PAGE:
SECOND SUNDAY AFTER THE EPIPHANY

The Rev. J.D. McQueen, II - All Saintsí Episcopal Church, San Diego, CA

 

Learning to follow directions is big at our house right now, and there are 2 things that I really try to emphasize:

1. Give directions because I love them Ė want them to be safe and happy, and learn how to keep themselves safe and happy.

2. We can follow directions even if we donít want to!

 

Of course, we never reach a point in life where we donít have to follow directions.

v Necessary in all kinds of circumstances Ė at work, on the road or in public places

v Vital for healthy relationships that we be able to listen to what people in our lives are saying and asking of us

 

This is true of our relationship with God as well, though it can be difficult because we often canít understand or appreciate what heís accomplishing.

v John the Baptist is a great example of this.

v When Jesus came to be baptized, he didnít get it and even balked at first, but submitted after Jesus reassured him it was the right thing to do.

 

Then, in this weekís gospel, John himself tells us how far from getting it he really was when twice he says ďI myself did not know him.Ē

v The thing is, John did know Jesus Ė they were cousins!

v But he didnít know him as the Messiah, the Son of God Ė not until he saw the HS descend and remain on him, the sign God had promised.

 

So we see that God called John and then gave him just enough information to follow directions, which is how he loves all of us.

v You see, we canít love God without serving him, just like we canít say that we truly love someone if weíre not willing to give of ourselves for them.

v The depth of the relationship is determined by the amount of ourselves weíre willing to give, so God never offers us more love than we can receive because that means asking more than we can give.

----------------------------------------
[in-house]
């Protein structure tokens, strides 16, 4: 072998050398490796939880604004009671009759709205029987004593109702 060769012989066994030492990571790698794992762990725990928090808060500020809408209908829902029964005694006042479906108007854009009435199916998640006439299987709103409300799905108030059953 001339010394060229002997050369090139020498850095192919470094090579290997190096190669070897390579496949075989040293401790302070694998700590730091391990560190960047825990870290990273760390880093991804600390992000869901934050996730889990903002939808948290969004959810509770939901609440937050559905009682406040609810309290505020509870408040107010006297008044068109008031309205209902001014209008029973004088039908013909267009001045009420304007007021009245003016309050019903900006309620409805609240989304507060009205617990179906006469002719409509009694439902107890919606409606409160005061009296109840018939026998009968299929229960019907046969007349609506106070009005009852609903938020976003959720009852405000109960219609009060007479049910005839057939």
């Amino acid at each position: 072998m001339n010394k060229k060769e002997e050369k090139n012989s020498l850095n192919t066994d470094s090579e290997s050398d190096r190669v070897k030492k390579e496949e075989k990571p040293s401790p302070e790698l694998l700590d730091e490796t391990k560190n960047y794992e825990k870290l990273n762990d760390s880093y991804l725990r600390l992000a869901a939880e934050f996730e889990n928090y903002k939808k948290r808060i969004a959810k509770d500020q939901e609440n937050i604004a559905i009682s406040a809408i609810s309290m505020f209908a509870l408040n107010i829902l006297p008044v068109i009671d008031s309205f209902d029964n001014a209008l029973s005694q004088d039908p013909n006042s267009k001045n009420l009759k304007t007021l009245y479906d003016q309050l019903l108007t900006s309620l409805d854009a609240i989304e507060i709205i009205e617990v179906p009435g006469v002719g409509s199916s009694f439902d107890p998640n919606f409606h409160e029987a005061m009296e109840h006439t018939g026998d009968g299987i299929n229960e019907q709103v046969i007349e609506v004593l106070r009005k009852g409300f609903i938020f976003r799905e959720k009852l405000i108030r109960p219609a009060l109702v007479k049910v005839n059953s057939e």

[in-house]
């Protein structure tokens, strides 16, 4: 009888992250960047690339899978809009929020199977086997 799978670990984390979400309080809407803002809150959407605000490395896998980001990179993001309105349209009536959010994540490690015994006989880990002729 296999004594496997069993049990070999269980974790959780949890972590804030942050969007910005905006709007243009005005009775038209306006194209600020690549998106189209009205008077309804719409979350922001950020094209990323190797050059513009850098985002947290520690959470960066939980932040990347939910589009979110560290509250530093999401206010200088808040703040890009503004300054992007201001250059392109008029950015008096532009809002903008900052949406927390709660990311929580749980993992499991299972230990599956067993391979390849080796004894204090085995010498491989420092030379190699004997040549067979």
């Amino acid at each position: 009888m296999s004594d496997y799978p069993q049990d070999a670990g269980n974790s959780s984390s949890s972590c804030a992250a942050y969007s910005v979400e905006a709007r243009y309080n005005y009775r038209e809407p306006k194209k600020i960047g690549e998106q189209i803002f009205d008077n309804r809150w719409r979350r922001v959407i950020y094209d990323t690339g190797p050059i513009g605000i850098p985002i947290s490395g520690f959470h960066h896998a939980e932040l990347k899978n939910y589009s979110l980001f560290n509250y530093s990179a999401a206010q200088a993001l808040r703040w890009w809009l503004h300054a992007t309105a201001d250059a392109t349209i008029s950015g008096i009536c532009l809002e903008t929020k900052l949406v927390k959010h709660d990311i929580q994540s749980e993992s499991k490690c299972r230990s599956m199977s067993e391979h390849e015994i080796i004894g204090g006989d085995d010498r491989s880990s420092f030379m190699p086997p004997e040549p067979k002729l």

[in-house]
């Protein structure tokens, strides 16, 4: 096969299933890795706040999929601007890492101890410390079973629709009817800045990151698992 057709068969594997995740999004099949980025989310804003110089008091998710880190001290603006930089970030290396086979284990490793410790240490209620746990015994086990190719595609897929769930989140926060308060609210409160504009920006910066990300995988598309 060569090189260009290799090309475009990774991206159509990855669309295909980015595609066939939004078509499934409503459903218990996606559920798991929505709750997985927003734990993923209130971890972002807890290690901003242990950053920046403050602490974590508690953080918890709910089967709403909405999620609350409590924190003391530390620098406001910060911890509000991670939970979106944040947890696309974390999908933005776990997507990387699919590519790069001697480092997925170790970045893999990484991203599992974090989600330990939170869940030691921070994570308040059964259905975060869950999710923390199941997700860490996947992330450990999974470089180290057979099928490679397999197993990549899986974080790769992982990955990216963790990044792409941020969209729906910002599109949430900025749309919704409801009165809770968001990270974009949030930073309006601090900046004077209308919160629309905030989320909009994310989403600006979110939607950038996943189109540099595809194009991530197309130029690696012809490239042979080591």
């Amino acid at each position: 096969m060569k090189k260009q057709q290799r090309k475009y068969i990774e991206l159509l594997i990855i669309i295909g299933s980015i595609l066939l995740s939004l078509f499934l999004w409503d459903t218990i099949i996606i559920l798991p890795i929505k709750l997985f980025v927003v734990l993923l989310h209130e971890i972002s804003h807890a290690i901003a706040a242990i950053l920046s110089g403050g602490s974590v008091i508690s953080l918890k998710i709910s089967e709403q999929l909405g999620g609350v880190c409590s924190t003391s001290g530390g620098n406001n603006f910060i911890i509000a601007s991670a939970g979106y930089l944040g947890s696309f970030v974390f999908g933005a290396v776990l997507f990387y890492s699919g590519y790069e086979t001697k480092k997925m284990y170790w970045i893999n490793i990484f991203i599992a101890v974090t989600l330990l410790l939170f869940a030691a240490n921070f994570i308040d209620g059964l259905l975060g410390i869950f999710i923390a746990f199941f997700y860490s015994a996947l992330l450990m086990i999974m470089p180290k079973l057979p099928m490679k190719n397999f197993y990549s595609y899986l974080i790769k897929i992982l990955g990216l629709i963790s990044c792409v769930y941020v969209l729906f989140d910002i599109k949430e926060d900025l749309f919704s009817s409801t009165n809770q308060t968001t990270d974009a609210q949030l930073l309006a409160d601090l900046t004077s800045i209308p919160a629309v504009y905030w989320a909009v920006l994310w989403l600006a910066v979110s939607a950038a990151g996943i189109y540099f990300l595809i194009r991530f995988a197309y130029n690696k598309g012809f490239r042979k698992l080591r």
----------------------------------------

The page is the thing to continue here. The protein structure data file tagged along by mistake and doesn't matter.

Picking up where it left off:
Now, when we do experience the love of God and respond by following his directions, even if we donít understand or want to follow them, our act of love and humble sacrifice makes room for us to experience more of Godís love.

v Because love and service build on each other God is always coming to us wherever we are to draw us closer to him.

v Progress in the spiritual life comes from responding to Godís love drawing us to his heart by moving him closer and closer to ours.

v And we see an example of this in the second part of todayís gospel.

 

Notice that Jesus doesnít come up and say, ďHi, Iím Jesus, the Lamb of God Johnís been telling you about, letís goĒ Ė he just walks by.

v Jesus doesnít demand anything from them, but simply comes to where they are.

v But when they encounter him, something resonates in their hearts and so they follow, and Jesus does the same thing with us.

 

Whenever we read the gospels, weíre presented with opportunities to be drawn into the life of Jesus.

v For John and Andrew, itís John the Baptistís testimony, identifying Jesus as the one theyíve waiting for.

v For us, maybe itís the mercy he shows to the woman caught in adultery or the compassion he shows to the parents of sick or oppressed children.

v Maybe itís the tears he sheds for Lazarus or the delight he has when people come to him in faith.

 

 

v Maybe itís the way he prays from the cross for those who hate him.

 

Whatever draws us in, weíre attracted because we want to experience it firsthand.

v So each time, just like with John and Andrew, Jesus is prompting us to look deeper into our hearts, asking us, ďWhat do you seek

v What are you looking for? What are you hoping for?

v We follow Jesusí directions because heís the answer to those questions, and even if donít understand that, his invitation is always, ďCome and see.Ē